Wednesday, October 31, 2012

SC reverses its earlier ruling and nods initiation of prosecution on successive dishonour of cheque

In the instant case, the respondent-company issued some cheques in favour of the appellant which were dishonored twice for insufficiency of funds. The appellant presented the issue before the Metropolitan Magistrate. During proceedings, the respondent contended that complaint had not been filed within 30 days of the expiry of the notice based on the first dishonour of the cheque. The Magistrate dismissed the application of respondent. On filing of revision petition before the High Court, it allowed the revision petition and quashed the orders passed by the Magistrate relying upon the decision of the Supreme Court in Sadanandan Bhadran v. Madhavan Sunil Kumar [1998] 6 SCC 514, according to which a complaint based on a second or successive dishonour of the cheque was not maintainable, if no complaint based on an earlier dishonour of cheque, followed by the statutory notice issued on the basis thereof, had been filed. Matter reached to the Supreme Court.

The Supreme Court held in favour of appellant as under:

1) Holder or payee of the cheque has the right to present the same any number of times for encashment during period of six months or during period of its validity, whichever is earlier: Even Sadanandan Bhadran's case (supra) upheld the same;

2) There is nothing in provisions of Act that forbids holder of a cheque to demand amount covered by cheque, by serving fresh notice under clause (b) of proviso to section 138, should there be a second or successive dishonour of cheque on its presentation;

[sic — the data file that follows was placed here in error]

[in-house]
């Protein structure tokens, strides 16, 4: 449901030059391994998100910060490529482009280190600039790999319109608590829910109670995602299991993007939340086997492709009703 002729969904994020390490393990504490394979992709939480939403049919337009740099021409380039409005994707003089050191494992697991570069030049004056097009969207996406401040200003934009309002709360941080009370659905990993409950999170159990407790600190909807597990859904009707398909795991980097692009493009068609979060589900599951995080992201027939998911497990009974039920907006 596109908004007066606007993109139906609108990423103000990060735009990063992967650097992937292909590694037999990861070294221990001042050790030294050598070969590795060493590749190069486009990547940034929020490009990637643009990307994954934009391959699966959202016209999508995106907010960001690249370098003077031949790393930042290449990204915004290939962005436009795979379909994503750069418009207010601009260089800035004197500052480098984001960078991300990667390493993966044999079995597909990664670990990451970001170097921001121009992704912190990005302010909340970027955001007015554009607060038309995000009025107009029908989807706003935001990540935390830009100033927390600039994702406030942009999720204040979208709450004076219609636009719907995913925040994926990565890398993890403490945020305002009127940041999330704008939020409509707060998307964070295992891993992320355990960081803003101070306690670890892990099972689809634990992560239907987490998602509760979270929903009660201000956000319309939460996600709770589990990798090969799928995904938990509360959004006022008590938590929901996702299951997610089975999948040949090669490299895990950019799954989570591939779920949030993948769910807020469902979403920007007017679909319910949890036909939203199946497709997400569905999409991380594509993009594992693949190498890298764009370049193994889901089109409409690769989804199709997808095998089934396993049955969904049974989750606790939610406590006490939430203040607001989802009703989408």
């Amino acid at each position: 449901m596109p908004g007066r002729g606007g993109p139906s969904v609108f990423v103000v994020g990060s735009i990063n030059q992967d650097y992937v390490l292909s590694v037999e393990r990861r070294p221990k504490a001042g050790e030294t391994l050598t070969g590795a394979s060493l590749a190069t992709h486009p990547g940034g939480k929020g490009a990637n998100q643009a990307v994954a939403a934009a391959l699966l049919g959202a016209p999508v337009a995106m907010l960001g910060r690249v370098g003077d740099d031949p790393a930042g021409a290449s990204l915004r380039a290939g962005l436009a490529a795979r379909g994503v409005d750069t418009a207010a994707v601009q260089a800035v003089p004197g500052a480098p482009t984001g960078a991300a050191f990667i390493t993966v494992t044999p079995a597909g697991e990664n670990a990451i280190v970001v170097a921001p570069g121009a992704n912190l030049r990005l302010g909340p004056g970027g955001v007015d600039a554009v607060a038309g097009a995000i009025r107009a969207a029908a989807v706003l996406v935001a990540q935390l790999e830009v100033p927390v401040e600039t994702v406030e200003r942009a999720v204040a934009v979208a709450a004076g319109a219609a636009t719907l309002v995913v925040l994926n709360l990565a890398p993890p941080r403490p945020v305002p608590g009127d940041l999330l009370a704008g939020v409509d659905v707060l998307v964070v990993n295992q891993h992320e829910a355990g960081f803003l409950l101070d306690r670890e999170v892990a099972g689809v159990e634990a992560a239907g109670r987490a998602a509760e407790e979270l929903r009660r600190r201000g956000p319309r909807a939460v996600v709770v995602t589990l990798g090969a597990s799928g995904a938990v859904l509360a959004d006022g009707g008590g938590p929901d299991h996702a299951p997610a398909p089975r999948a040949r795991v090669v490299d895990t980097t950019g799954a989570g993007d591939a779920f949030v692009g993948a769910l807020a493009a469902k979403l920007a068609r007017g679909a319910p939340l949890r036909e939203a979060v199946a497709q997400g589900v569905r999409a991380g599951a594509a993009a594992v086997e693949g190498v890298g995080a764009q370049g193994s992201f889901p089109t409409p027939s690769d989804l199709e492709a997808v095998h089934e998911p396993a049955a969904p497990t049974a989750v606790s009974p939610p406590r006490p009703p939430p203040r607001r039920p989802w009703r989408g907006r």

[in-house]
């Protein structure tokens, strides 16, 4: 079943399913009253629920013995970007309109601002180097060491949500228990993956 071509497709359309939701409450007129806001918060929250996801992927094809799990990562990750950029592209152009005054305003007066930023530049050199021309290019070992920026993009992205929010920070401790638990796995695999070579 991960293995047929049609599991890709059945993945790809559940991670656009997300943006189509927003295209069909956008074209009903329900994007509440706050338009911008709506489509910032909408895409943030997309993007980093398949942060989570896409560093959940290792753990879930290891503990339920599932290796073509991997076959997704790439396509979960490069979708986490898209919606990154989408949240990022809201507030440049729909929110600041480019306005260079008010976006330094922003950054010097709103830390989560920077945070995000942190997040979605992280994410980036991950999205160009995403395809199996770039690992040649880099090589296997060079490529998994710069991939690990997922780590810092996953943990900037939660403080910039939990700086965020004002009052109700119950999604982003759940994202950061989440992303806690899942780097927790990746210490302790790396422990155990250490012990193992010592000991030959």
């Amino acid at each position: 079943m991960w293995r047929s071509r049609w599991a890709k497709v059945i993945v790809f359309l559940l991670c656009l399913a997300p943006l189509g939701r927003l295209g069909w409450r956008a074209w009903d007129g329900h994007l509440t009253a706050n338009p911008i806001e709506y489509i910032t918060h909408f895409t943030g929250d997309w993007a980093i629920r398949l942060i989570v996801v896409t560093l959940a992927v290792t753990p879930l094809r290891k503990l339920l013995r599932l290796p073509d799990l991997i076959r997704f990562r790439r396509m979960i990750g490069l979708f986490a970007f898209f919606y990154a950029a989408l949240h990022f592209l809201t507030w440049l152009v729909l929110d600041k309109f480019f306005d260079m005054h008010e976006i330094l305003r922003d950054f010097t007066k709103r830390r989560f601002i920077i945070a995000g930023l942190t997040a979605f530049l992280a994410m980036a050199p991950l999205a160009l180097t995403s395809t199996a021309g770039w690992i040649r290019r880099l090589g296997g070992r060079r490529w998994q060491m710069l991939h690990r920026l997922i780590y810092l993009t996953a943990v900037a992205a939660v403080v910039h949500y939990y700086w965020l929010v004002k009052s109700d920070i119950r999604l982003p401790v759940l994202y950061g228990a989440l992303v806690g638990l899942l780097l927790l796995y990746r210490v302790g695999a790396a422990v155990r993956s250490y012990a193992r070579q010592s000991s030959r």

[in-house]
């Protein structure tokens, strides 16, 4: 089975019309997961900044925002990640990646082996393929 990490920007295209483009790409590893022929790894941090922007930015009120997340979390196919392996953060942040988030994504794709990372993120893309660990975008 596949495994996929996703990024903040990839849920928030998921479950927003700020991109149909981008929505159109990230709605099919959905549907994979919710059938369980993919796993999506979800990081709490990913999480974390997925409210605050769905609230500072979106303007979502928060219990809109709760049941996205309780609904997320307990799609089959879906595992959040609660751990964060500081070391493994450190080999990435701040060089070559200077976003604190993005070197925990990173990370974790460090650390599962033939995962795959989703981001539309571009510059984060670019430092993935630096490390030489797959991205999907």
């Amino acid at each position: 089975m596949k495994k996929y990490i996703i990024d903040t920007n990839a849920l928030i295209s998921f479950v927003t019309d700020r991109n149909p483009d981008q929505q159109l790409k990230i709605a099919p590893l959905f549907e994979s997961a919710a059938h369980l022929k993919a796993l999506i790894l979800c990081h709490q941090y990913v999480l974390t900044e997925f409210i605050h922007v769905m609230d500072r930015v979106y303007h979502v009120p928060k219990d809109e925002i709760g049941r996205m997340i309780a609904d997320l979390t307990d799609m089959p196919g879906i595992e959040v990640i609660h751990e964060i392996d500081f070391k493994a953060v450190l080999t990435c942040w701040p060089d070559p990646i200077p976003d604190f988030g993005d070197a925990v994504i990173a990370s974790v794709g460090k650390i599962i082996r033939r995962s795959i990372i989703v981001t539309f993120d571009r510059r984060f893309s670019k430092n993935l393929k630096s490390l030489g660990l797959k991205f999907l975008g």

3) So long as the cheque is valid and it is dishonored upon presentation to the bank, the holder's right to prosecute the drawer remains valid and exercisable;

4) By reason of a fresh presentation of a cheque followed by a fresh notice in terms of section 138, the drawer gets an extended period to make the payment and thereby benefits in terms of further opportunity to pay to avoid prosecution. Such fresh opportunity cannot help the defaulter on any juristic principle to get a complete relief from prosecution;

5) There is no real or qualitative difference between a case where default is committed and prosecution immediately launched and another where prosecution is deferred till cheque presented again gets dishonored.

Thus, the decision in Sadanandan Bhadran's case (supra) was overruled and it was held that prosecution based upon second or successive dishonour of the cheque was also permissible so long as the same satisfies the requirements stipulated in the proviso to section 138 - MSR Leathers v. S. Palaniappan [2012] 26 332 (SC)

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